Too Much Importance Is Placed On Stadium Naming Rights in the Premier League
Corporations are taking over soccer, right? If you believe this, then the renaming of St. James’ Park is surely incontrovertible evidence on your behalf. Kristan Heneage already wrote about this, saying that the name is irrelevant since the ground will always be St. James’ Park even if the sign outside says otherwise.
In the United States, the stadium boom of the last three decades has resulted in virtually every stadium being replaced, so nobody makes much of a fuss about stadium renaming. It’s generally acknowledged new structures auction off their naming rights, but the few older ones remaining ought not to be for sale (Fenway Park and Lambeau Field for instance). But even if Fenway Park became Hancock Field, it will always be called Fenway. Corporations can pay all the money in the world for new signs and lettering, but they cannot mandate what a stadium is actually called in the bars.
In fact, the outrage over the St. James’ Park renaming seems arbitrary. I understand the stadium has been in existence for a century and the perceived corporate takeover of top-flight football seems unstoppable if the historical St. James Park cannot be salvaged. But decades ago, European fans accepted sponsorships on their uniforms, something Americans still largely reject. The names of English soccer leagues begin with companies; it’s not “The Premier League, brought to you by Barclays Bank”, it’s “Barclays Premier League” and “Npower Championship League”.
If sponsorships are so rampant in English football —truly, in all sports everywhere— then why is St. James’ Park the line in the sand for some? As The Gaffer commented on Kristan’s article, “for a club to rename their ground in favor of stadium rights to a current ground is an injustice in my opinion.” Yes the grounds are old and there is an aspect of tradition in concern. But if the underlying issue is inflicting an impurity on the game, then surely having a corporate logo on the very uniforms the players wear would be the ultimate impurity. After all, the words “Fly Emirates” are front and center and the Arsenal patch occupies but a tiny piece of jersey space. Who are the players actually playing for?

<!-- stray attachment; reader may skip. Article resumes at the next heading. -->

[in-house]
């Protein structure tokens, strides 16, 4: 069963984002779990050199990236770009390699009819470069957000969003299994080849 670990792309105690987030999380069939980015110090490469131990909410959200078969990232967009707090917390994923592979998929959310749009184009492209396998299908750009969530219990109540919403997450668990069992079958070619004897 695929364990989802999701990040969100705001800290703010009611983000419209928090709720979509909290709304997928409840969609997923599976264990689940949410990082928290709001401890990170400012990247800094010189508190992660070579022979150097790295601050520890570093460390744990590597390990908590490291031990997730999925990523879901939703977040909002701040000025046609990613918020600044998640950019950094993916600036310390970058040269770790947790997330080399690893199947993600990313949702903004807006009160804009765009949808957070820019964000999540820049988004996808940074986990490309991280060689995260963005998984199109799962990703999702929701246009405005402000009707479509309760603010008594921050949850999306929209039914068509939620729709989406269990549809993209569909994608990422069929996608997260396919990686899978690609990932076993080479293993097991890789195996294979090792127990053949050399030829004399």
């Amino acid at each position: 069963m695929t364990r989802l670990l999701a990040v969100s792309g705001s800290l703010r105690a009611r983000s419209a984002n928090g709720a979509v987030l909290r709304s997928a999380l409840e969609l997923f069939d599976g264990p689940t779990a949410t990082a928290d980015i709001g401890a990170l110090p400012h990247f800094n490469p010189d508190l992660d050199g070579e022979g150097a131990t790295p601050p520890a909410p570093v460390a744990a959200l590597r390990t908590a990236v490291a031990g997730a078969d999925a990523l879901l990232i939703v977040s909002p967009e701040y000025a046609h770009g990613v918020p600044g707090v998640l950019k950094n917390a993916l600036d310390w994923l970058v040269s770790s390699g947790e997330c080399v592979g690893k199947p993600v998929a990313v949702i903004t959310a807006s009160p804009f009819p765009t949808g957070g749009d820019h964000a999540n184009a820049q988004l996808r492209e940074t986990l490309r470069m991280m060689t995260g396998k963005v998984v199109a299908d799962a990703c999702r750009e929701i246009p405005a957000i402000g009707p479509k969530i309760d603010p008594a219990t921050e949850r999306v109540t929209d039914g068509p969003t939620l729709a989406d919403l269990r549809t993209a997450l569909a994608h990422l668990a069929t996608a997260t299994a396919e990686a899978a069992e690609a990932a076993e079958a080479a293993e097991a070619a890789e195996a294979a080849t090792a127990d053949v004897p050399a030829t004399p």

If you think that’s a foolish question, that’s because it is. In the modern sporting world, players do not play for Love of Club, and to think otherwise is to be shrouded in a fog of disillusionment. But, it’s also true the quality of the game and passion of the players has, if anything, increased since sponsorships became involved. Shockingly enough, professional footballers are by and large competitive creatures — a Carlos Tevez incident or two aside — and a large contract is more enticing than an abstract association with a sporting club. (To test this hypothesis, do you think international friendlies offer superior quality than club matches?)
The same debate is coming to fold in the United States about college athletics, where players are poorly compensated—relative to the profits universities make off their skills—under the guise of being “student-athletes”. This is nonsense. But it further reveals the myth of athletic purity, that somehow games competed under the notion of pride are superior to games backed by billions of dollars or pounds.
Once you can shed the myth of athletic purity, any outrage you may experience over Sporting Direct Arena will be revealed as inconsequential. Call the grounds whatever you desire, stare directly into the large Northern Rock lettering in the middle of the striped kit—with a Puma logo equal in size to the Newcastle patch in the corners—and realize this whole corporate takeover of sports is only important if you want to make it so. Otherwise, let the games commence.